Platforms like Rent the Runway, which was recently valued at $1 billion, have made fashion rental a popular and accepted way of consuming fashion. Still, there’s a lack of rental platforms for streetwear, one of the most buzzed-about fashion categories in the last decade.
On the resale front, there are no shortage of platforms catering to streetwear. Including StockX, Stadium Goods, GOAT and even Poshmark, there are plenty of places where customers can buy pre-owned streetwear. But rental, the other alternative ownership model, is much rarer in the space.
According to the founders of The Mercer Club, a rental service that launched Monday, the reason comes down to the fact that streetwear is primarily dominated by men’s fashion, and men’s is evolving slower than women’s fashion.
“Rent the Runway is huge,” said Chike Achebe, co-founder of The Mercer Club. “The only men’s rental platform that comes close to that is Black Tux, but they only rent one thing. Men’s has traditionally been less adventurous than women’s. Our grandfathers wore the same cardigans, the same khakis, things you don’t really need to rent. That’s changing now.”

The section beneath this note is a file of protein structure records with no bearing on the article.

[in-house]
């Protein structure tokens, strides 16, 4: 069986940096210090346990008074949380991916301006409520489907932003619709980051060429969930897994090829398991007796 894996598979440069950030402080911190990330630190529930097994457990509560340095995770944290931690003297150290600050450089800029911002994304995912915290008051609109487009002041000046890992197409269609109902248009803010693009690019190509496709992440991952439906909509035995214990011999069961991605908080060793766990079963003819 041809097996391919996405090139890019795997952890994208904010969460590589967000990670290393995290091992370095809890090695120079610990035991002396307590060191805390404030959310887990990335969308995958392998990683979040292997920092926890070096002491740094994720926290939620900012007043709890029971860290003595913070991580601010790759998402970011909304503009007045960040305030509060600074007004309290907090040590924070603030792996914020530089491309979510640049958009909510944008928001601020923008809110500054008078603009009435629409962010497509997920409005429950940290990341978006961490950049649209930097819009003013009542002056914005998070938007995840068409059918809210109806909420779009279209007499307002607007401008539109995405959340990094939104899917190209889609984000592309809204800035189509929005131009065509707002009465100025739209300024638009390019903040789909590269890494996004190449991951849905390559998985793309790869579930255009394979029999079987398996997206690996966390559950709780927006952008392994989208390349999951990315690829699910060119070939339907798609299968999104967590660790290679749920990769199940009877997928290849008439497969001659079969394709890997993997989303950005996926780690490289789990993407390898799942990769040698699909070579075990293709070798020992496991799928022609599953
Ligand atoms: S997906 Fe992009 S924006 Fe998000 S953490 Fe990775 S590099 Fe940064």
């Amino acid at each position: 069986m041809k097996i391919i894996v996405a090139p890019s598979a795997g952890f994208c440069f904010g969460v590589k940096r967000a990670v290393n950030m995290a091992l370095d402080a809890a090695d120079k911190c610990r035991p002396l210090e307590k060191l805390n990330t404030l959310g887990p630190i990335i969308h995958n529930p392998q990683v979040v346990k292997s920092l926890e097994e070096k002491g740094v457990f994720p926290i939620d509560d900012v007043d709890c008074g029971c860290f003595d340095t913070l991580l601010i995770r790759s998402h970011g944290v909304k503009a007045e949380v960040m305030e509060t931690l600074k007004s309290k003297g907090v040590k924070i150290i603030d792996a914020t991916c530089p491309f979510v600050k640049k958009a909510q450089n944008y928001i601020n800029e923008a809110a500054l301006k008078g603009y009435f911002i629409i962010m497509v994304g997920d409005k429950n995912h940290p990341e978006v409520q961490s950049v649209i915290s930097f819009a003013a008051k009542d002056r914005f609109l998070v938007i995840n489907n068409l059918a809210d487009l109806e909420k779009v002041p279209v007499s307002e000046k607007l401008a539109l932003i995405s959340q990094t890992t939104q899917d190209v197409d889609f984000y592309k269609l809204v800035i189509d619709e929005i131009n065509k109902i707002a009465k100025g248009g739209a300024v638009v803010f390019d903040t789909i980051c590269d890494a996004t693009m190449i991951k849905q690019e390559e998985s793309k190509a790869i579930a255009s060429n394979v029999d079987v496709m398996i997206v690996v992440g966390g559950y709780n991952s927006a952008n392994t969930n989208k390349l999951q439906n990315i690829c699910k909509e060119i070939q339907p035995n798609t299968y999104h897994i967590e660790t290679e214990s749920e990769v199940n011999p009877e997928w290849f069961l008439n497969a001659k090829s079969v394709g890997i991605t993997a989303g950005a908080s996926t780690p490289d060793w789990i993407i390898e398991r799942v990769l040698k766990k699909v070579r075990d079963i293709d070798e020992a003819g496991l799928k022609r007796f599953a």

As men’s fashion outpaces women’s in growth, it also is becoming more dynamic and is moving much faster. Ezidiegwu believes this is creating an opportunity. Customers now have more reason to cycle through a large amount of clothing, making renting more appealing.
Rent the Runway, the most successful rental business out there, has mostly steered clear of streetwear beyond launching a few streetwear-adjacent brands like Fila and MSGM. This is partially because the company has focused entirely on women since its inception and most streetwear designers ignore the women’s market.
Rent the Runway’s COO Maureen Sullivan said in an interview with Glossy last week that it has no intention of entering the men’s market in the near future as there is still “a lot of economic value in women that has yet to be tapped into.”
But Chris Hasek-Watt, founder of the only other notable streetwear rental service, Rotarity, said Rent the Runway’s success gave him the confidence to launch Rotarity. “RTR broke ground in a great way,” said Hasek-Watt.
But the speed of streetwear cycles may also be a hindrance to dedicated rental companies. Streetwear drops from Nike or Supreme are notorious for being difficult to acquire. The first few months after a sneaker comes out are the times when people are most likely to try and get it, and by the time it makes its way through a couple of rental cycles, some of its luster would likely wear off.
The Mercer Club is hoping to give its styles ample longevity by making many of its products available for rent on the same day they drop. Customers can rent any number of items, paying either $25 or $45 per item per day, depending on the item.
“The classic Supreme box logo will always be desirable, but the majority of our stuff is highly seasonal,” said Travis Ezidiegwu, co-founder of The Mercer Club. “You get things right as they come out. I think that’s important for a lot of people.”